The results are shocking: over 90 per cent of the products leached estrogenic chemicals before they were even stressed, and after being stressed almost all of the products showed estrogenic activity.

Worryingly, it's impossible to know which type of plastic product may have stronger estrogenic activity than any other, because the chemical composition of commercially available plastics is their  manufacturers' secret. A single part of any plastic product may consist of 5-30 chemicals, and an item containing many parts (e.g., a baby bottle) may comprise more than 100 chemicals, almost all of which can leach from the product, especially when stressed.

According to the study's authors there are plastics that do not exhibit estrogenic activity, even when stressed, wand hich could be produced at minimal additional cost. Until these become commercially available, however, I suggest we declare our homes plastic-free zones.

Reducing our use of plastic has other benefits than "just" health. For one, after the initial outlay for non-plastic replacements, you will probably save money, for instance by carrying filtered water in a stainless-steel bottle rather than buying expensive bottled water, or preparing food from scratch (generally cheaper than packaged foods).

You will also reduce the amount of plastic garbage whose disposal is causing massive environmental problems. You may even discover the esthetic and tactile pleasure of handling time-honored natural materials like wood, earthenware, glass and cotton. What better way to honor the fresh, unprocessed foods carefully grown by local farmers than to prepare and serve them in natural materials?

This doesn't mean you can never touch plastic again. If you're hiking on a sunny day and forgot to bring your stainless-steel or glass bottle, it's better to drink water from a plastic bottle rather than risk dehydration!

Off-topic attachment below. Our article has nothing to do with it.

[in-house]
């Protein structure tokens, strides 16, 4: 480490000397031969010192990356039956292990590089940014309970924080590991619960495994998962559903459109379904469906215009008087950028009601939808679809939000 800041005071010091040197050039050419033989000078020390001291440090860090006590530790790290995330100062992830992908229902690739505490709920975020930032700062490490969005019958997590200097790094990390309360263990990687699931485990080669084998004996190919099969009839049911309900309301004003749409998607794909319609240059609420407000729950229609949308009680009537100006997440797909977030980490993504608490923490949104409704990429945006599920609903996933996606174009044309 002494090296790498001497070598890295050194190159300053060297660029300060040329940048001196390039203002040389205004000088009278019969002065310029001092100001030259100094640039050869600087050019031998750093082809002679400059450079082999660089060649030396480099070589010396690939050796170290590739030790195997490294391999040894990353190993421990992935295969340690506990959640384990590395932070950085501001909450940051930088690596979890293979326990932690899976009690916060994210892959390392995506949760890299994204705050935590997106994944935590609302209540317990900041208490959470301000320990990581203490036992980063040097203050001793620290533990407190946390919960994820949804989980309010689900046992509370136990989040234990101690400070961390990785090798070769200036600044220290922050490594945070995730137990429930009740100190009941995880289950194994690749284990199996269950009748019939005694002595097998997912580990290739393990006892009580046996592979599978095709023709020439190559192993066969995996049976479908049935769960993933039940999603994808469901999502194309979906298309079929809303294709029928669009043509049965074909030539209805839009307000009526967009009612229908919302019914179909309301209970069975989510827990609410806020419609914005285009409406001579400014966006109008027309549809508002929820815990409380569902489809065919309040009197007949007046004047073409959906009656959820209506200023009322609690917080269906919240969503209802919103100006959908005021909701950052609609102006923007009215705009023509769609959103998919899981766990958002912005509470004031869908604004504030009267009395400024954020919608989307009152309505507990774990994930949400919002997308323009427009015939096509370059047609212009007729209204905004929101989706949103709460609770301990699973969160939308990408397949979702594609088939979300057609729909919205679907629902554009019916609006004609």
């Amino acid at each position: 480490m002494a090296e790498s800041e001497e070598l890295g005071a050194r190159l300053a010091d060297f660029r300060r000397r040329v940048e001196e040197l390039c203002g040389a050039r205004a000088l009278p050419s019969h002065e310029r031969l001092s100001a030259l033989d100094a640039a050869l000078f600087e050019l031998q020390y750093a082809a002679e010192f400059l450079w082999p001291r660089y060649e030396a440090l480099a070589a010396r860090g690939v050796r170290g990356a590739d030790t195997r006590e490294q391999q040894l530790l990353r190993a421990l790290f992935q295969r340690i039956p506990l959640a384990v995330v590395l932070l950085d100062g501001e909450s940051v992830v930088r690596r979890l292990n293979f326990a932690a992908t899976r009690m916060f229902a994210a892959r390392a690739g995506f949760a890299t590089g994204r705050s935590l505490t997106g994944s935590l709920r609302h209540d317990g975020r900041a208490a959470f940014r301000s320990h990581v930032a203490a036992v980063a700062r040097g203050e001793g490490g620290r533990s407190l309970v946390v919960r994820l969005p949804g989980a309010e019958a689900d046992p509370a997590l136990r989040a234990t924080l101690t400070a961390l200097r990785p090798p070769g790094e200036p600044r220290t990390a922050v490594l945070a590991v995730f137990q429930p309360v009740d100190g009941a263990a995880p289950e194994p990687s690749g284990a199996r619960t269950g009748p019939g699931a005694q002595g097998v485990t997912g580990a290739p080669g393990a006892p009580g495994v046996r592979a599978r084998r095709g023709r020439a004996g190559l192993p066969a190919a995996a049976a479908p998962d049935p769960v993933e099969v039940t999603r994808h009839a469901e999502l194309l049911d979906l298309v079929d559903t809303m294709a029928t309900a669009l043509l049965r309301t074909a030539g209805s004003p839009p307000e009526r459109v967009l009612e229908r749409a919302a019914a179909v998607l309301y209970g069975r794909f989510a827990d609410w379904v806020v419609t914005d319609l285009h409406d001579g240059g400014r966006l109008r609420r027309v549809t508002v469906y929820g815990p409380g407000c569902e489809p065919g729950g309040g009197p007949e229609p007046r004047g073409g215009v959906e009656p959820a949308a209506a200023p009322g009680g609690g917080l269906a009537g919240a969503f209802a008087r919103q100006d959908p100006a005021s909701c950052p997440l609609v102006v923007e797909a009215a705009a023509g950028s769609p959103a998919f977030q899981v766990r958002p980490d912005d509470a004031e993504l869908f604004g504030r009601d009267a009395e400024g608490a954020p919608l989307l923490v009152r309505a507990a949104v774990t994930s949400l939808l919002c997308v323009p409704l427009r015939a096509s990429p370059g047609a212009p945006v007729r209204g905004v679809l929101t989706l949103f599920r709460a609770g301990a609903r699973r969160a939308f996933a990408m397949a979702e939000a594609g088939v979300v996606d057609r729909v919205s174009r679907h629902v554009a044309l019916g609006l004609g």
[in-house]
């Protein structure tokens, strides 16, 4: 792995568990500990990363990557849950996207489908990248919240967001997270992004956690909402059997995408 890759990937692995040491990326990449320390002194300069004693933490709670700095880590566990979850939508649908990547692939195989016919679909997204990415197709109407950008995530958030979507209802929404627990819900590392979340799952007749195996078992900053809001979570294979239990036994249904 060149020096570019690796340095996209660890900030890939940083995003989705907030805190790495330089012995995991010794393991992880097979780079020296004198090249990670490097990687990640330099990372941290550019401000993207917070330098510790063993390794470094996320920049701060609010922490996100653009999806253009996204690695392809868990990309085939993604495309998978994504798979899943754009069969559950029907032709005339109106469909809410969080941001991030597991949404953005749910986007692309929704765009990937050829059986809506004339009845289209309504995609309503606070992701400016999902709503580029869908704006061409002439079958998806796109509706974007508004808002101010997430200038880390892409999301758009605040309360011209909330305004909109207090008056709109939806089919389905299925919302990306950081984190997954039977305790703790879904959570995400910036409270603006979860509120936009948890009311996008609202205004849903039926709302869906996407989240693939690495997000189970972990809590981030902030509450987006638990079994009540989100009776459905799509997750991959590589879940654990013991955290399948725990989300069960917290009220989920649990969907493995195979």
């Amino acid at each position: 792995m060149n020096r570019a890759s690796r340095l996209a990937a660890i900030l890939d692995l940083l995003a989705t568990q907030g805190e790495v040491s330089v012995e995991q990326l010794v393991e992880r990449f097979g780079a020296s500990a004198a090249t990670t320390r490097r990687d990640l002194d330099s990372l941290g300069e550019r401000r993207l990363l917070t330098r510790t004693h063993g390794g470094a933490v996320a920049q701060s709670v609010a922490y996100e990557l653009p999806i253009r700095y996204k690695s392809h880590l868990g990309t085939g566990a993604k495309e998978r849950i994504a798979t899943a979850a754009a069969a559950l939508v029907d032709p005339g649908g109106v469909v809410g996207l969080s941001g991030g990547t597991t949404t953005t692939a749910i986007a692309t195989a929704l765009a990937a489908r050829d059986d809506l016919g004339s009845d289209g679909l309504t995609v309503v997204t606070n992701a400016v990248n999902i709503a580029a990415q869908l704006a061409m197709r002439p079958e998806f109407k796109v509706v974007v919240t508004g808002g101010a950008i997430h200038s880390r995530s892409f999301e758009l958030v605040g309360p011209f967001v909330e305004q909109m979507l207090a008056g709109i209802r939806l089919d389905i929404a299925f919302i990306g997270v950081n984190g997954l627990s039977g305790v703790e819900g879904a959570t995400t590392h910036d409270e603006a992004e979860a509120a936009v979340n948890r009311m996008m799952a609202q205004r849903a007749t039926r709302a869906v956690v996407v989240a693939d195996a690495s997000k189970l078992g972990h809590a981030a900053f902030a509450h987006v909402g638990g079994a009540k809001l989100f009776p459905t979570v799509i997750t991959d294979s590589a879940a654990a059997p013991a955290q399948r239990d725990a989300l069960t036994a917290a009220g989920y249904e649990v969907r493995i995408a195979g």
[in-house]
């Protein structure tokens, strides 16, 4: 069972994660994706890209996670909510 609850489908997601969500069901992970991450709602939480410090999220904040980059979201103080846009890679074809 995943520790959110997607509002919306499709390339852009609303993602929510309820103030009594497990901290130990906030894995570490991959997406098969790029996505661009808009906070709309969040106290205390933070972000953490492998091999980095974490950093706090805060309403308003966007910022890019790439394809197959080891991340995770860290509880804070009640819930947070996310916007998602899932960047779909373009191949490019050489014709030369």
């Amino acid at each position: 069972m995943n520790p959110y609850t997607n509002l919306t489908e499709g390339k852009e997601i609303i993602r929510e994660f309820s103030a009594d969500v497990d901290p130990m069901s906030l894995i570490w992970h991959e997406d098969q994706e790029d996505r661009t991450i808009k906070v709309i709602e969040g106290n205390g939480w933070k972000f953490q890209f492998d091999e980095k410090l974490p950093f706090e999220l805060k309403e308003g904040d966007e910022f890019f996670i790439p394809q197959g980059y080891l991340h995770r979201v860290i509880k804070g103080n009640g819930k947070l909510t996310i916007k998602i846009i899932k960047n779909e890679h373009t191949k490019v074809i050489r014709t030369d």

At home, however, there are many small ways in which we can shift from plastic to more chemically inert materials. For instance:
  • Instead of buying food that's tightly packaged in plastic (e.g. cheese or cold cuts from a supermarket chiller cabinet), buy it loose (e.g. at a deli counter, loosely wrapped in paper) and store in glass or stainless steel containers at home. Use these also for leftovers or fresh foods stored in the fridge and the freezer.
  • Instead of buying food in tins (whose lining can contain BPA or similar compounds), eat fresh food or can it yourself in glass jars. The lids of many glass jars are also lined with plastic, so choose a brand that doesn't have these (e.g. Weck). These also make attractive storage containers for dry foods (e.g. beans, nuts, rice) in cupboards and on shelves (their tight seals keep out food mites!).
  • Babies should drink from glass bottles; toddlers can use stainless steel sippy cups.
  • Drink filtered water from stainless-steel bottles instead of plastic ones (especially if these have been exposed to sunlight). Avoid drinks in cans, which are lined with plastic resins.
  • Use ceramic, glass or metal bowls to prepare or serve food. This is especially important if you use a microwave oven. For cooking, use stainless steel or cast iron rather than pans covered with non-stick coatings.
  • Use wooden or stainless steel cooking implements (spoons, spatulas, strainers etc) instead of plastics.
  • At the dining table, use china or earthenware plates, and pitchers and glasses made of glass, not plastic.
  • Instead of a plastic water kettle, use an old-fashioned enamel or stainless steel stove-top kettle.
  • Instead of using automatic espresso machines, opt for a stainless steel stovetop espresso maker. If you make drip-filtered coffee, use paper filters in a ceramic, glass or stainless steel filter holder, rather than plastic equivalents.
Three years ago Beth Terry started a blog, My Plastic-Free Life, in which she charts her progress towards de-plasticising her life, and offers 95 simple suggestions (to date) for ways to reduce plastic in our lives. If you can think of other ways of cutting back on plastic, please post a comment with your suggestions.